HÓrtia va fi albastr„ (The Paper Will Be Blue) (2006)
The December 1989 fall of Communist Dictator Nicolae Ceausescu sets the stage for co-writer/director Radu Muntean's wry action drama following one perplexed militia's attempt to find out just who has assumed control of Bucharest once the despised tyrant has fallen. Romanian despot Ceausescu has been overthrown by a combination of military coup and civil insurrection, and now Lt. Neagu (Adi Carauleanu) has been assigned the task of maintaining the peace in a small Bucharest suburb. When Lt. Neagu and his heavily armored militia squad hear news that pro-Ceausescu forces are attempting to wrestle control of a national television station away from anti-Ceausescu counterparts, ambitious militiaman Costi (Paul Ipgate) suggests that the troupe leave to help fend off the "terrorists" who would see the feared dictator reinstated. After Costi slips away from the militia to help defend the television station, he is recruited to help defend a house full of protestors from terrorists. Inexplicably, Costi himself is accused of terrorism by the very people he was attempting to help and is forced to convince the protestors of his democratic beliefs. Realizing that Costi has deserted the militia and frightened that he will be held responsible for losing his soldier, Lt. Neagu and his squad discover that their mission is far from over after arriving as Costi's suburban home. ~ Jason Buchanan, Rovi … More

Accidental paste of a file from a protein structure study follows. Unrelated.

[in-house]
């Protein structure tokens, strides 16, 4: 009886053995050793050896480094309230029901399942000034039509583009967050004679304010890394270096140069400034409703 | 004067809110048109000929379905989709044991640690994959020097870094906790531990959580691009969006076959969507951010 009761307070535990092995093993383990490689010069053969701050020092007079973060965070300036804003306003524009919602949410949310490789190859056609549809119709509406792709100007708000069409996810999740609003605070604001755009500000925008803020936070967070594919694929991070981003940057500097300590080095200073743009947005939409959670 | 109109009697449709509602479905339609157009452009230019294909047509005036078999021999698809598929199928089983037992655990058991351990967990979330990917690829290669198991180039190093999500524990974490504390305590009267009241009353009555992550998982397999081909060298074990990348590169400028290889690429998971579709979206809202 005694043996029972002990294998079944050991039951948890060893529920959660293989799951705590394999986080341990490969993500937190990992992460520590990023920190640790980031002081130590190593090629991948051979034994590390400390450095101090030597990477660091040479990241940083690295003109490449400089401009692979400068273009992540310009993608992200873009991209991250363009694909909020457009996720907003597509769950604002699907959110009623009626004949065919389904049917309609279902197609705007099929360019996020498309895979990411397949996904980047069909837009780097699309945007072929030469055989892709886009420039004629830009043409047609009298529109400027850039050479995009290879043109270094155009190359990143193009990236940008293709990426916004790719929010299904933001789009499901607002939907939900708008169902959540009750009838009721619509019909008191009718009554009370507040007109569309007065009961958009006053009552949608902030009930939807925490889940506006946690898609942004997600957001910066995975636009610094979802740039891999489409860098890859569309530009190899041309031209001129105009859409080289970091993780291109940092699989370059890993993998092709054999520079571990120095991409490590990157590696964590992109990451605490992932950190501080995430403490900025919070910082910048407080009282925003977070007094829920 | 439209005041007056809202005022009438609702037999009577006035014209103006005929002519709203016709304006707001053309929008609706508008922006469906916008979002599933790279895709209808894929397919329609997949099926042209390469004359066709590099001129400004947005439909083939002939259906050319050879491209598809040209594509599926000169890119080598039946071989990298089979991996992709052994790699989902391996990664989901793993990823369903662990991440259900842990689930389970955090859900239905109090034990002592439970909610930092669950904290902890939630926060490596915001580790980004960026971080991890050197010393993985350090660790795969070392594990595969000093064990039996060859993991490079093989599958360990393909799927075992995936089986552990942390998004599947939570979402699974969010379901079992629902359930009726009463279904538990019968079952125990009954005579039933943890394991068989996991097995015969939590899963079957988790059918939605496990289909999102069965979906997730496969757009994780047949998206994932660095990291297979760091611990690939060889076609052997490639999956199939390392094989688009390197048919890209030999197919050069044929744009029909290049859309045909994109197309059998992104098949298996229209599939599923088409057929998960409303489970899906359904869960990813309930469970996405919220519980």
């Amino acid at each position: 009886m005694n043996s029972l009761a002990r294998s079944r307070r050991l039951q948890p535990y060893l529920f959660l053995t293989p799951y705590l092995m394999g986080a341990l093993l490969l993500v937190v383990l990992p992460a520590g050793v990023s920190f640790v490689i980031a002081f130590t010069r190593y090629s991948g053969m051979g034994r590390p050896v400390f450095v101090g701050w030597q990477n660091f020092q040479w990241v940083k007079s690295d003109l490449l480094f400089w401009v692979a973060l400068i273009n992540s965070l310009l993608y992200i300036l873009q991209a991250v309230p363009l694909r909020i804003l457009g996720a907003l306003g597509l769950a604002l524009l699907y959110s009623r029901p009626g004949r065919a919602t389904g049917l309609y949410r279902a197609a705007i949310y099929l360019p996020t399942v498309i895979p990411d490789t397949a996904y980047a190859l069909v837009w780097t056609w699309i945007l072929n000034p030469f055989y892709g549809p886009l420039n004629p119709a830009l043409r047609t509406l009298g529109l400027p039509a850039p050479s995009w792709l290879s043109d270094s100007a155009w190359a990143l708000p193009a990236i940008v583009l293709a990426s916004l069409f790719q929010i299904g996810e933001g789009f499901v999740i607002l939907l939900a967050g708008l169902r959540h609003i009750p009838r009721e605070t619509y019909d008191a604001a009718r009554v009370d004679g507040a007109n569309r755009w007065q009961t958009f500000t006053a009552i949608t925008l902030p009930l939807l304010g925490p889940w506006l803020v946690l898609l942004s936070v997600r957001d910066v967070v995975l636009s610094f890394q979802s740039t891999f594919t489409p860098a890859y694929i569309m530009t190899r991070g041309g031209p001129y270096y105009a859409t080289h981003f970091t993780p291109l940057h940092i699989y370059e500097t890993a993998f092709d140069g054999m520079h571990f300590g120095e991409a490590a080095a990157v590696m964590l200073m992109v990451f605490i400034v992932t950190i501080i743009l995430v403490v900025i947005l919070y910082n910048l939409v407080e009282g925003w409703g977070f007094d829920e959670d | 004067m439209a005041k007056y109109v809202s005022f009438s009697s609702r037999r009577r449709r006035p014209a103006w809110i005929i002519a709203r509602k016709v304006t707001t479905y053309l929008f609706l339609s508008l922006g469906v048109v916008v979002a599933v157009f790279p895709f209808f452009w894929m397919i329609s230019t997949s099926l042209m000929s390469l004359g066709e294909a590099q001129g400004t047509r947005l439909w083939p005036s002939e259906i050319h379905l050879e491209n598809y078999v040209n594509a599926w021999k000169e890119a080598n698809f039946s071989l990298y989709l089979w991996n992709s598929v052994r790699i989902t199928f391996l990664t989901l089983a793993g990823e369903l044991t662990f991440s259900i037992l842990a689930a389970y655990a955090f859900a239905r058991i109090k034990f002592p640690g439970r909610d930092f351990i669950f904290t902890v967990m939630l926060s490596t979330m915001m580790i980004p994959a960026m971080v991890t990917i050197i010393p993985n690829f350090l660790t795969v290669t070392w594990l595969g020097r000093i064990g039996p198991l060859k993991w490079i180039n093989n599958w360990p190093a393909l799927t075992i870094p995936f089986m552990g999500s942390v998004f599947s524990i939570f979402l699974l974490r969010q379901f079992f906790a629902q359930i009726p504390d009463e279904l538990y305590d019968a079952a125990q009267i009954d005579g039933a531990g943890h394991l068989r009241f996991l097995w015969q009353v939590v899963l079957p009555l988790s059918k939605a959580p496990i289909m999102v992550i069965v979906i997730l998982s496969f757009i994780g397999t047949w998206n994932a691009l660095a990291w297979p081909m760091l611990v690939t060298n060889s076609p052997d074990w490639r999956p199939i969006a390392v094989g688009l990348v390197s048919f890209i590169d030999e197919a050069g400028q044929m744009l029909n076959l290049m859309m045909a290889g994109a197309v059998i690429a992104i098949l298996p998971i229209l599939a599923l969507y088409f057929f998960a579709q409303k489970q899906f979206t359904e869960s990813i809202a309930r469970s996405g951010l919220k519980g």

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Critic Reviews for HÓrtia va fi albastr„ (The Paper Will Be Blue)
Audience Reviews for HÓrtia va fi albastr„ (The Paper Will Be Blue)
After the fall of communism in Romania, civilians are encouraged to fight and protect a local TV station. One soldier leaves his group to fight with them. Like many Romanian films of late, this film has strong historical and social value to Romania. And like other Romanian films I have seen, not a lot happens. I mean that in the sense of actual events. A lot of this film is set in the back of a truck. Unfortunately, I also found this film to be the least engaging and the least accessible. 12:08 East of Bucharest, 4 Months, 3 Weeks and 2 Days and The Death of Mr. Lazarescu were all instant classics and in among the best films of the last 10 years. I think the dark and pale cinematography, lead me to become tired and bored of the subject going on. A lot of it is interesting, but the beginning/end didn't carry the emotional impact I have come to expect from the Romanian New Wave.More
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